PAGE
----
Angular’s @Input and @Output decorators play a pivotal role in facilitating communication between parent and child components. In this blog post, we’ll delve into the practical usage of these decorators for effective data transfer and event handling.

1. Using @Input Decorator

The @Input decorator allows a parent component to pass data to a child component. Let’s explore a practical example:

Child Component:

// child.component.ts
import { Component, Input } from '@angular/core';

@Component({
  selector: 'app-child',
  template: '<p>{{ childMessage }}</p>',
})
export class ChildComponent {
  @Input() childMessage: string = '';
}

Parent Component:

// parent.component.ts
import { Component } from '@angular/core';

@Component({
  selector: 'app-parent',
  template: '<app-child [childMessage]="parentMessage"></app-child>',
})
export class ParentComponent {
  parentMessage = 'Message from Parent';
}

In this example, the ParentComponent passes the parentMessage data to the ChildComponent through the [childMessage] binding.

2. Using @Output Decorator

The @Output decorator allows a child component to emit events to its parent component. Let’s see how this works:

Child Component:

// child.component.ts
import { Component, EventEmitter, Output } from '@angular/core';

@Component({
  selector: 'app-child',
  template: '<button (click)="sendMessage()">Send Message</button>',
})
export class ChildComponent {
  @Output() messageEvent = new EventEmitter<string>();

  sendMessage(): void {
    this.messageEvent.emit('Message from Child');
  }
}

Parent Component:

// parent.component.ts
import { Component } from '@angular/core';

@Component({
  selector: 'app-parent',
  template: '<app-child (messageEvent)="receiveMessage($event)"></app-child>',
})
export class ParentComponent {
  receivedMessage: string = '';

  receiveMessage(message: string): void {
    this.receivedMessage = message;
  }
}

Here, the ChildComponent emits a custom event with the message, and the ParentComponent listens for this event using (messageEvent)="receiveMessage($event)".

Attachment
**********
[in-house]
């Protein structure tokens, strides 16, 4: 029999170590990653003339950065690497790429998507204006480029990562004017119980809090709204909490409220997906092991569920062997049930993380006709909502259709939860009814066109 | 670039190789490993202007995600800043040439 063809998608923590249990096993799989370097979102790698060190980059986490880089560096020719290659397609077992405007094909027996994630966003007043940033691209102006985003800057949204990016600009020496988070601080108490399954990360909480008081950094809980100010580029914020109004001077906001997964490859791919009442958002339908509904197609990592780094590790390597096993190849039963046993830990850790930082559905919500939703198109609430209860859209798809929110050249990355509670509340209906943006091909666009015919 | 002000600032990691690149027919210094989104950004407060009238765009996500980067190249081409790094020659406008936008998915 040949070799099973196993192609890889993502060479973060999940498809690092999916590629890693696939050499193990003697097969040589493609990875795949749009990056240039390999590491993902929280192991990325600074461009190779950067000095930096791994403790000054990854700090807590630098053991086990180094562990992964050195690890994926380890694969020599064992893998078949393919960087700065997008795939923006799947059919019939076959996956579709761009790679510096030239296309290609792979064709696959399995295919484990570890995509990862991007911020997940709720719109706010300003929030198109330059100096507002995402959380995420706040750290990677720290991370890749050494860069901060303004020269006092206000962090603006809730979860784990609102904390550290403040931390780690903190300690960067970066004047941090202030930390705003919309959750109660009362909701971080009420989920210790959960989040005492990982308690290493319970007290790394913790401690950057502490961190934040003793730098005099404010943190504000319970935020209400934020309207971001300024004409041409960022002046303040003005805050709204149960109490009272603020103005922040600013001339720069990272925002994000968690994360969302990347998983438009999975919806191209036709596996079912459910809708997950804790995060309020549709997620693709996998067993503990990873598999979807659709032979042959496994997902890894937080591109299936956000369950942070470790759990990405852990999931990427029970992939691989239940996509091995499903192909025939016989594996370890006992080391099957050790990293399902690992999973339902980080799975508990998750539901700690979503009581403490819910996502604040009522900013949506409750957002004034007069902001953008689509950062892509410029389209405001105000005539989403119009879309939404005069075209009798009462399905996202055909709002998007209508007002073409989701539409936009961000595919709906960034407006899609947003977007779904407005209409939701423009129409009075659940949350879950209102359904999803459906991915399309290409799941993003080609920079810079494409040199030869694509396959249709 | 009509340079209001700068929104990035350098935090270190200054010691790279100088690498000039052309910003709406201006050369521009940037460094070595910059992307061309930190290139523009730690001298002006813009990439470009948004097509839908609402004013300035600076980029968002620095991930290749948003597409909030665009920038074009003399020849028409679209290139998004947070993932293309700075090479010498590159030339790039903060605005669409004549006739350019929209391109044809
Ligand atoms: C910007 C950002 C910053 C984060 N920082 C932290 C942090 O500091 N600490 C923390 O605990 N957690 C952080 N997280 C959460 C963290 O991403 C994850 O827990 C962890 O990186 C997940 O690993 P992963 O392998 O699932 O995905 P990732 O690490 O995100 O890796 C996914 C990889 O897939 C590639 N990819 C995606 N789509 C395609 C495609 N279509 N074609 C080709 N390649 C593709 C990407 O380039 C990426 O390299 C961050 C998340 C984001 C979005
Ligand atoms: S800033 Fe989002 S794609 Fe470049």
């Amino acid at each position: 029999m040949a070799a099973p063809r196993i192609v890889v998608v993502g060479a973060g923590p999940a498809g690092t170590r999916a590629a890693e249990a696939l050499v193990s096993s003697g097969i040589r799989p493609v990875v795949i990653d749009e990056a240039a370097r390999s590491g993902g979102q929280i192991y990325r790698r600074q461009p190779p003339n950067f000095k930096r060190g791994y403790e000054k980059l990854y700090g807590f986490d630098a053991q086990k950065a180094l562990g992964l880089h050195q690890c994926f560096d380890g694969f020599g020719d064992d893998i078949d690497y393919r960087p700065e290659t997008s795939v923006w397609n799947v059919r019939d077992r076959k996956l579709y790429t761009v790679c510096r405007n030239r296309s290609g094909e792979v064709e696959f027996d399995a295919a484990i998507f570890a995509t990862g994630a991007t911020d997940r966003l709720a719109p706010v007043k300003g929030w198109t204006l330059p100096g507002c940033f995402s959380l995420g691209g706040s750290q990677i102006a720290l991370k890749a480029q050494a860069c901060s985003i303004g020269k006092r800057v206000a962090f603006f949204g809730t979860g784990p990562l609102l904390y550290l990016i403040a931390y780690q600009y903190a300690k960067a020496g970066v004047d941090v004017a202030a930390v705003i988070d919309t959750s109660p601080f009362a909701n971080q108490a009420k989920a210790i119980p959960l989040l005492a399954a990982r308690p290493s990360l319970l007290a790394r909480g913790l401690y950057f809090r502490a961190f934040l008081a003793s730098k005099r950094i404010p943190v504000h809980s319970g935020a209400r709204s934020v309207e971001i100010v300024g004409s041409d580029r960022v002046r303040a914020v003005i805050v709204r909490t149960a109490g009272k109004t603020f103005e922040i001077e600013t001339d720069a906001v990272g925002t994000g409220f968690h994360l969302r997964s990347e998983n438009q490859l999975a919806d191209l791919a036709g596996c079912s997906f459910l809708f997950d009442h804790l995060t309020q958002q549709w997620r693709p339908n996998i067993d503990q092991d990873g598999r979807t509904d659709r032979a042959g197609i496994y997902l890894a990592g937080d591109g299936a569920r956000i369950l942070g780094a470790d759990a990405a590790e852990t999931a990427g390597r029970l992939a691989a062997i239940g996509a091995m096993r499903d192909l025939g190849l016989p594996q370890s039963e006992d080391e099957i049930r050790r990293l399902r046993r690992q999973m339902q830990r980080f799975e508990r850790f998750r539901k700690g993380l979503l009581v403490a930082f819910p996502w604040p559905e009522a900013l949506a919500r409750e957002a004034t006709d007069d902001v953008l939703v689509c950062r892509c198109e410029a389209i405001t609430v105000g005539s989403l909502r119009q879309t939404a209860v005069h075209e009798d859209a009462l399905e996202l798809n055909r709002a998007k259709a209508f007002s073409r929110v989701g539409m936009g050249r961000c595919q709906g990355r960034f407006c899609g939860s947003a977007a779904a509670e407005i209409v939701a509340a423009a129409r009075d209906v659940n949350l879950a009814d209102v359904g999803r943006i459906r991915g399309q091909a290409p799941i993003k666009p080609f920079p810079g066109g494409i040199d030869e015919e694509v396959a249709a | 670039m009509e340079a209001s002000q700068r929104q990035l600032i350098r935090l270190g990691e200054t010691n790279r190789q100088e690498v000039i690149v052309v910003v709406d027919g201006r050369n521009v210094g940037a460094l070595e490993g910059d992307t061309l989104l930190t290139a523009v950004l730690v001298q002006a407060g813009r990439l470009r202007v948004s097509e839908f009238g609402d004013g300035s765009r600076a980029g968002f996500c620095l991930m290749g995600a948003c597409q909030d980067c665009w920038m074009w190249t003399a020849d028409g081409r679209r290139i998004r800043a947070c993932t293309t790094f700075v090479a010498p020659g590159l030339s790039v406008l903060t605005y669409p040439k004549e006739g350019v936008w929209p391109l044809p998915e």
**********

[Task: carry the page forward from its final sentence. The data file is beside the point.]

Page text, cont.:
3. Combining @Input and @Output

Often, components need to both receive data from a parent and send events back.

Combining @Input and @Output provides a powerful way to achieve this dual communication:

Child Component:

// child.component.ts
import { Component, Input, Output, EventEmitter } from '@angular/core';

@Component({
  selector: 'app-child',
  template: `
    <p>{{ childMessage }}</p>
    <button (click)="sendMessage()">Send Message</button>
  `,
})
export class ChildComponent {
  @Input() childMessage: string = '';
  @Output() messageEvent = new EventEmitter<string>();

  sendMessage(): void {
    this.messageEvent.emit('Message from Child');
  }
}

Parent Component:

// parent.component.ts
import { Component } from '@angular/core';

@Component({
  selector: 'app-parent',
  template: `
    <app-child [childMessage]="parentMessage" (messageEvent)="receiveMessage($event)"></app-child>
    <p>Received Message in Parent: {{ receivedMessage }}</p>
  `,
})
export class ParentComponent {
  parentMessage = 'Message from Parent';
  receivedMessage: string = '';

  receiveMessage(message: string): void {
    this.receivedMessage = message;
  }
}

This example demonstrates the bidirectional communication between the parent and child components.

Conclusion

Leveraging @Input and @Output decorators is essential for building dynamic and interactive Angular applications. These decorators establish clear communication channels between parent and child components, enabling developers to create modular and reusable code. By mastering the use of these decorators, you can architect Angular applications that are both flexible and maintainable. Happy coding!

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